A Complete Guide to Making a Car Safe for Pets

Published by on . Updated on 18 May 2020

dog hanging head out of the car(Photo Credit: Wikimedia Commons)

Pets and cars aren't always an ideal combination, especially if you're going on long rides. But sometimes there's no one available to pet-sit, or you have to take your pet somewhere, or maybe you just can't bear to be parted from your baby.

In that case, you want to make sure your vehicle is a safe place for your pets! Having to handle a pet while you're driving is more dangerous than you might imagine—It's definitely more than just dumping them in the backseat and hoping they behave. Here are some measures you need to take to keep you and your furry passenger safe!

1. Clear up the Car

dirty old car(Photo Credit: Wikimedia Commons)

The first thing to do is definitely clear up any small items you have in the car. If you've been a pet owner for a while, you probably have a similar policy at home—no choking hazards or toxic materials lying around where your pet can reach them. You should definitely do the same for your car before bringing your pet in, especially since you'll be driving and might not see if they swallow something off the ground.

2. Lock up Your Doors and Windows

Car door handle (Photo Credit: Pixabay)

Have you seen those adorable pictures where a dog hangs its head hanging out the car window and just enjoys the cool wind rushing past? Sadly, this isn't something that can happen in reality. Hate to be a spoilsport, but it's actually extremely dangerous for your dog, or any pet, to stick their head out the window of a moving car. They could easily get distracted by something outside and jump out of the car, or get sideswiped by a passing vehicle.

Make sure to get childlocks for your windows and doors so that your pet won't accidentally open them. It's easy for an animal to press down on a lever or button without knowing what it does, and you don't want to have any unfortunate accidents.

3. Use a Pet Harness/Crate

dog in car(Photo Credit: Flickr)

As tempting as it may be, it's a very bad idea to let your pet just wander loose around the car. There's a lot of sensitive equipment in the car that your pet might step on, and having to keep them still will definitely be a bothersome task. Even the best-behaved pet is unlikely to sit still in a small, moving environment like a car, and their movements might distract you or block your view of the road at the wrong moment. It's important to get some kind of restraint that will keep your pet still and safe, while still allowing them to be comfortable.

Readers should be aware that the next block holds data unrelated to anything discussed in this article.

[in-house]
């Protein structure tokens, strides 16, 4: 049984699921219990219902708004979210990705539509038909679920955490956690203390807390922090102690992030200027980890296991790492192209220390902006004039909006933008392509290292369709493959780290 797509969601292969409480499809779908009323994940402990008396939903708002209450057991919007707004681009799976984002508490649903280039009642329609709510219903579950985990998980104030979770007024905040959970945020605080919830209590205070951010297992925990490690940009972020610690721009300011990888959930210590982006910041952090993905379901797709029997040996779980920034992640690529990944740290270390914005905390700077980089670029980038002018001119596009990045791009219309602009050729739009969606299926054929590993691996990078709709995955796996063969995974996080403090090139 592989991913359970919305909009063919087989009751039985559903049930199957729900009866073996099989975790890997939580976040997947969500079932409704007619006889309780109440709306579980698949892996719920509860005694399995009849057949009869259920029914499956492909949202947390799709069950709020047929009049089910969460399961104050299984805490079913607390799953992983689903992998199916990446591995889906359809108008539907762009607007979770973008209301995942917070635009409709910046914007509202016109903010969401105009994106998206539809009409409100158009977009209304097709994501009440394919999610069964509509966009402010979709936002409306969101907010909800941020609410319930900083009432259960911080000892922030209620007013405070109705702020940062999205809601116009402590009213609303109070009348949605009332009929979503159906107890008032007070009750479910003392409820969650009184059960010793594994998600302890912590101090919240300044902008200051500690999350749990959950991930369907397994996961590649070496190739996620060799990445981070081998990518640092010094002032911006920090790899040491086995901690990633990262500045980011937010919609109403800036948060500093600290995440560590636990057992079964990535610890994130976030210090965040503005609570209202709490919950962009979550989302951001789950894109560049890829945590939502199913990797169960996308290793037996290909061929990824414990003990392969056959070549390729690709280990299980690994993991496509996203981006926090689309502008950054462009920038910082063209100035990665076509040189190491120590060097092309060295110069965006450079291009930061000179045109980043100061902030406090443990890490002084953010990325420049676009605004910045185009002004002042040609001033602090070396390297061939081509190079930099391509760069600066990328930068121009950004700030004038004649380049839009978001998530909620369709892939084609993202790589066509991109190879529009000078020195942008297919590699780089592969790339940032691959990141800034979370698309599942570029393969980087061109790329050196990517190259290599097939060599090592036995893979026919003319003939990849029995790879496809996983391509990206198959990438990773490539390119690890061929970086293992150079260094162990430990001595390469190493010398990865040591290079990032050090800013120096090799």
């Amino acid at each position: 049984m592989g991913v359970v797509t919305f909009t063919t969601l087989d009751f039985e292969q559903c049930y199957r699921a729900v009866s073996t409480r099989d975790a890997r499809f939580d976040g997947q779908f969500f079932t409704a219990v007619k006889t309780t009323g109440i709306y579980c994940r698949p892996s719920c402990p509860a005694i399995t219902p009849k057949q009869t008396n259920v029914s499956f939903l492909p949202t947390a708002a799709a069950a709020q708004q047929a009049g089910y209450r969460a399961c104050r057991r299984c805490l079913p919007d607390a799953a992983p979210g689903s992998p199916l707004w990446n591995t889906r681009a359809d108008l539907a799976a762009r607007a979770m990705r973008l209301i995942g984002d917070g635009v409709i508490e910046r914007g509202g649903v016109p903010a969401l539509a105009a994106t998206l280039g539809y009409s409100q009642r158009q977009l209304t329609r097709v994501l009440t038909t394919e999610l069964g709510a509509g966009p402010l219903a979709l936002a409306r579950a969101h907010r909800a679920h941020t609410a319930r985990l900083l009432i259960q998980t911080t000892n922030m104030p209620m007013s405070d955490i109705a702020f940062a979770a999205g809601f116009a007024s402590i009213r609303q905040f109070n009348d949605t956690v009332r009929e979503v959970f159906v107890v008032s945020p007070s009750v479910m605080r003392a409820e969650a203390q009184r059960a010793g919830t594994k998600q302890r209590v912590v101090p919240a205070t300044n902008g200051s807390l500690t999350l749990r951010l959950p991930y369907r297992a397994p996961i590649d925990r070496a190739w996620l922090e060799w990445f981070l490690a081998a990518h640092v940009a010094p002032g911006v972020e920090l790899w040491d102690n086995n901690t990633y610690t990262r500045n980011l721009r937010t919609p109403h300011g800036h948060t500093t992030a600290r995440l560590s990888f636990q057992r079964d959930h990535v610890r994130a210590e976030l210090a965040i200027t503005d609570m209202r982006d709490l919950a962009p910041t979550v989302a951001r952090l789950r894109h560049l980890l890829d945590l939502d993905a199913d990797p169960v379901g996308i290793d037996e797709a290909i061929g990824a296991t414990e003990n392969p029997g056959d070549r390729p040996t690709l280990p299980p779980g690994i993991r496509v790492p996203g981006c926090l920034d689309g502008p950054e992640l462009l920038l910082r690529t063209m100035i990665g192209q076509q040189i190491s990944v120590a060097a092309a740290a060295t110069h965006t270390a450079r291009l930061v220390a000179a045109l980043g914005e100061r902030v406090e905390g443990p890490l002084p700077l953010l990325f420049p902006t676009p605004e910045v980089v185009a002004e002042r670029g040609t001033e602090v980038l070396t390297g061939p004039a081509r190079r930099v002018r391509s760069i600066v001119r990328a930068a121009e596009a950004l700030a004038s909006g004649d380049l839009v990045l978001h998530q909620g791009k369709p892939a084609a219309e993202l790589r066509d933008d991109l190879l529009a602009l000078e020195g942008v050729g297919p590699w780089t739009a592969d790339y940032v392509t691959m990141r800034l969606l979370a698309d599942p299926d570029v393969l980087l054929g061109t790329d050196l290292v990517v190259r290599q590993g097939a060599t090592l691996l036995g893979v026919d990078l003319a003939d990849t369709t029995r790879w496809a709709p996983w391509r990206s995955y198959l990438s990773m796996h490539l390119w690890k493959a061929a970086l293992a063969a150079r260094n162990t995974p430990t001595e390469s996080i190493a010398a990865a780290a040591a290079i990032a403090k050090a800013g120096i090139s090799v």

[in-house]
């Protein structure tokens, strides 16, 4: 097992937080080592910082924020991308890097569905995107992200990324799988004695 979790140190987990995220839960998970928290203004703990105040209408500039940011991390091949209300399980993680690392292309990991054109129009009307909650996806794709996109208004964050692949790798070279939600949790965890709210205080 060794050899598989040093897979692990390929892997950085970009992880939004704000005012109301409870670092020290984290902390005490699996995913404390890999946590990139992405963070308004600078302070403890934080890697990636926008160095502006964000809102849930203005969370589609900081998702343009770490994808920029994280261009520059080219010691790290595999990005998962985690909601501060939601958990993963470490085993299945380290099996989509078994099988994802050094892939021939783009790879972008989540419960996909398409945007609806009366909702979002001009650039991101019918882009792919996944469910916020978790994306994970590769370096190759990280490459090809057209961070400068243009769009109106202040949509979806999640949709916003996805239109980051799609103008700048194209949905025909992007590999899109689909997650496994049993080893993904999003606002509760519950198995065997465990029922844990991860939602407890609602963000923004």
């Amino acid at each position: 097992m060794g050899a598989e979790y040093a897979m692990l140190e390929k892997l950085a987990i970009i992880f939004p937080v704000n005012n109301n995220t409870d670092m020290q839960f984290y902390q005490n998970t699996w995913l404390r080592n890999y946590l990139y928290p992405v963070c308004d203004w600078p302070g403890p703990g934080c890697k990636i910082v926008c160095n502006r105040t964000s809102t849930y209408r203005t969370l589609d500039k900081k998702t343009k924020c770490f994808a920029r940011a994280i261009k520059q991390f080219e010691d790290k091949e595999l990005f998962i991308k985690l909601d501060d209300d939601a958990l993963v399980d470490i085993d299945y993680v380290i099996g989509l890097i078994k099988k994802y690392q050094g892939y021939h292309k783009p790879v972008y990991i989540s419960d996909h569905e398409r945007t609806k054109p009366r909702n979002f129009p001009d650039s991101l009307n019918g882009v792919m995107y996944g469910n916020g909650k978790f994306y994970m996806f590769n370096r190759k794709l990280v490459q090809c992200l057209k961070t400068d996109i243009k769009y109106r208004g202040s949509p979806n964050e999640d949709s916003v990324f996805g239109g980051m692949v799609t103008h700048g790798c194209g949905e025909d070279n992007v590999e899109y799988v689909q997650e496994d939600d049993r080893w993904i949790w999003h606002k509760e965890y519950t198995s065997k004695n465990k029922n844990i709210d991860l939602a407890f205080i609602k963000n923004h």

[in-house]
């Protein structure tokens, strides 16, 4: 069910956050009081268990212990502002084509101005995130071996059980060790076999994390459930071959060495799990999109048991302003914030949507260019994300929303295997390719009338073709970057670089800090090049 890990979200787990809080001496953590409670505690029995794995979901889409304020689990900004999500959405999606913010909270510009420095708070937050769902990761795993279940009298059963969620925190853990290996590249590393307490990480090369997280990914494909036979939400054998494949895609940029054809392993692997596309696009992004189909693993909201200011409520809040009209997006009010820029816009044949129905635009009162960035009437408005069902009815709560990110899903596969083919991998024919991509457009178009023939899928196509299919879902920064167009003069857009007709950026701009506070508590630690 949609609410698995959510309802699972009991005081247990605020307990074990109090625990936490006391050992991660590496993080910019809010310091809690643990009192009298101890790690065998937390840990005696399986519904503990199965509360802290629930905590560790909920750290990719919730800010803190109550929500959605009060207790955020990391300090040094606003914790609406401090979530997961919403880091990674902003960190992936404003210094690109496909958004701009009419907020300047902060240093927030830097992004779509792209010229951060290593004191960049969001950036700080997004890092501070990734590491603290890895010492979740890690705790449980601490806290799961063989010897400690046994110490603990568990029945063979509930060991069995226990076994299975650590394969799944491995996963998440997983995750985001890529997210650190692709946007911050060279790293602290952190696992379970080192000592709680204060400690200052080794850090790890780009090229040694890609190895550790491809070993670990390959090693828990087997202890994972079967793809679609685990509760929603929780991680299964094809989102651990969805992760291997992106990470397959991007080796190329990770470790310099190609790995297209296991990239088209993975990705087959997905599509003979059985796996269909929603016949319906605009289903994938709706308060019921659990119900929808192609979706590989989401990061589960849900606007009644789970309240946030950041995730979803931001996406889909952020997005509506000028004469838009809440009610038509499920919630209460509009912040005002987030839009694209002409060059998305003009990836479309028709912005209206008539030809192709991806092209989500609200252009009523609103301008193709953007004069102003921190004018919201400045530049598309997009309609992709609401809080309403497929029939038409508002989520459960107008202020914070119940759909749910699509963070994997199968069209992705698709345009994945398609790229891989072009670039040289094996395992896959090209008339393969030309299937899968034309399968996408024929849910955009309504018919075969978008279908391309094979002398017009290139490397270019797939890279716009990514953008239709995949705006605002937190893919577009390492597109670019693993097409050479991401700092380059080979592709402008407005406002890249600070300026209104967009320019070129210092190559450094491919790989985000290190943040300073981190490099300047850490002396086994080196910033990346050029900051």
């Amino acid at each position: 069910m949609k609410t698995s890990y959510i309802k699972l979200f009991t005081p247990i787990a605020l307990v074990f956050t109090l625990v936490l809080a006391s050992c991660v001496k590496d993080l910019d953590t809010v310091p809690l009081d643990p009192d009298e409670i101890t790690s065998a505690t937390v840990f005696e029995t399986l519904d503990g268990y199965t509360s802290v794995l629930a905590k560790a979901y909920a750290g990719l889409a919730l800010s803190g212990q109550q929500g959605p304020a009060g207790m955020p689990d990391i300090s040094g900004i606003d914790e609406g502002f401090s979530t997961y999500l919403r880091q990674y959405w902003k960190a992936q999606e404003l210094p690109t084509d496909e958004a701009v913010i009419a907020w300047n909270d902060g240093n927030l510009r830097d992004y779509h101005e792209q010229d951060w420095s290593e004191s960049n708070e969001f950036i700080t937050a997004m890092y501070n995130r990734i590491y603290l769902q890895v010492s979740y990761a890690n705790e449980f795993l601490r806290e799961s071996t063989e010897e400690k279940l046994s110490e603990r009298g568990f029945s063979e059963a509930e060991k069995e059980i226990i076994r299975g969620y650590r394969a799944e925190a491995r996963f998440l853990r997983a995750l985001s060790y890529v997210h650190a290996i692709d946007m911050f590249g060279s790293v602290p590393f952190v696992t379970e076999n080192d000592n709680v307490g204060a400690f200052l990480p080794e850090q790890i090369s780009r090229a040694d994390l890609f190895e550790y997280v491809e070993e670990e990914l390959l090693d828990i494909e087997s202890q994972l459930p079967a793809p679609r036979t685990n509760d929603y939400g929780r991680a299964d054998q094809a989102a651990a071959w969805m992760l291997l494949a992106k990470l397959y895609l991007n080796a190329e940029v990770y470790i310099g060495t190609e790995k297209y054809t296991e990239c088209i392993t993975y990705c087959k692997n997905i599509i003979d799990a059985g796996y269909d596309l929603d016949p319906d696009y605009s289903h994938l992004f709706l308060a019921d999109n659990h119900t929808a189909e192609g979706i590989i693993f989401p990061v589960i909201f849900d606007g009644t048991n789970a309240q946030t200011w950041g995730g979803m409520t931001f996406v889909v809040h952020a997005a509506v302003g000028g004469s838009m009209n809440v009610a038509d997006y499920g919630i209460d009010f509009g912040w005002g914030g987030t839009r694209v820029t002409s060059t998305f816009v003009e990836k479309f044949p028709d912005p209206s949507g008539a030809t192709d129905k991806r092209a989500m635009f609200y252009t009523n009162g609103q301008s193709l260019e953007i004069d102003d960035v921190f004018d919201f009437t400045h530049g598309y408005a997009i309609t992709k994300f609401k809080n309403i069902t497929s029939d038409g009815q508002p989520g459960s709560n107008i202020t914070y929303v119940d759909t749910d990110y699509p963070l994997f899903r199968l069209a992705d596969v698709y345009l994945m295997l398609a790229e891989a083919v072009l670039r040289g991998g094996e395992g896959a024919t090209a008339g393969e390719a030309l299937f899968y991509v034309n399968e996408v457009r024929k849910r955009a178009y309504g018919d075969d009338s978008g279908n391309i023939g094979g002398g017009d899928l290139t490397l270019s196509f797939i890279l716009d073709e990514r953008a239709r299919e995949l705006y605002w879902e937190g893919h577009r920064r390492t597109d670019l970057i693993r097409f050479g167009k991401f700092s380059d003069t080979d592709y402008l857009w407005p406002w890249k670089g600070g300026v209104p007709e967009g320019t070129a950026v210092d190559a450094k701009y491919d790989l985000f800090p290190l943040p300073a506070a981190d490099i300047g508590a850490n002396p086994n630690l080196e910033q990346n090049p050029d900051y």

One option is to get a pet harness—they're available for both cats and dogs. These are designed to restrain your pet, but still keep them comfortable and able to move about a little. A good pet harness will allow you to connect it to the car's actual seat belt, keeping the pet safe in case of accident.

Another way is to put your pet in a pet crate or pet baskets. These crates have been designed to keep them comfortable for transport, and a proper crash-tested crate will definitely keep them safe if anything happens. This may be a better option for cats, which are likely to be more reluctant than dogs to enter the car and might make a fuss getting into the harness. The important thing is to make sure that your pet stays relatively still during the drive, and has crash protection in case of trouble.

4. Do Some Car Training

dog sniffing car(Photo Credit: Coast Guard Compass)

No matter what measures you take, being in a car will be an alarming and unfamiliar experience for your pet, and they might act up the first time they're shut into the vehicle. It'll help if you bring them down to the car a few times to let them familiarise before the actual drive. If they get used to the car environment, they're much less likely to cause trouble while you're driving, and they'll be much happier in the car as well!

5. Bring Food and Water

Cat food bowl (Photo Credit: Pixabay)

This is important especially if you're going for a long drive—your pet is used to getting water and food whenever they need it, so you should keep them well-supplied on your trip. Bring water and maybe some snacks for your pet, and don't forget their bowl as well! Animals aren't like humans, they won't drink out of a bottle as easily as you. If the need arises, you can stop the car and allow them to drink before going on the road again.

6. Pay Attention to Your Pet

Stroke cat(Photo Credit: Pixabay)

Make sure your pet is constantly attended to. Never leave your pet alone in the car, not even for a short period of time. Animals are more prone to overheating than humans, as they have thick coats of fur, and many pets actually do die or get severely ill from the heat when they're left alone in vehicles.

Plus, your pet is likely to get very anxious if they're suddenly abandoned in an unfamiliar environment—they need you for reassurance. So be sure to take them with you if you're leaving the car! It's also a good idea to talk to them while you're driving, and give them what attention you can. Being able to hear your voice is comforting for your pet, especially in a new environment.

7. Take Breaks (If You're on a Long Drive)

corgi dog by a lake(Photo Credit: Pexels)

This last step is more relevant to those taking your pets on long rides (over two hours). If you've been driving for a long time, it's good to take rest stops for your pet to get out of the car and stretch their legs. No animal enjoys being cooped up for a long period of time, and it's natural for them to get a bit restless. Some fresh air and space will help them to feel better and get them (and you) through the ride! The interval between breaks is dependent on your pet, but a good guideline would be about two hours.

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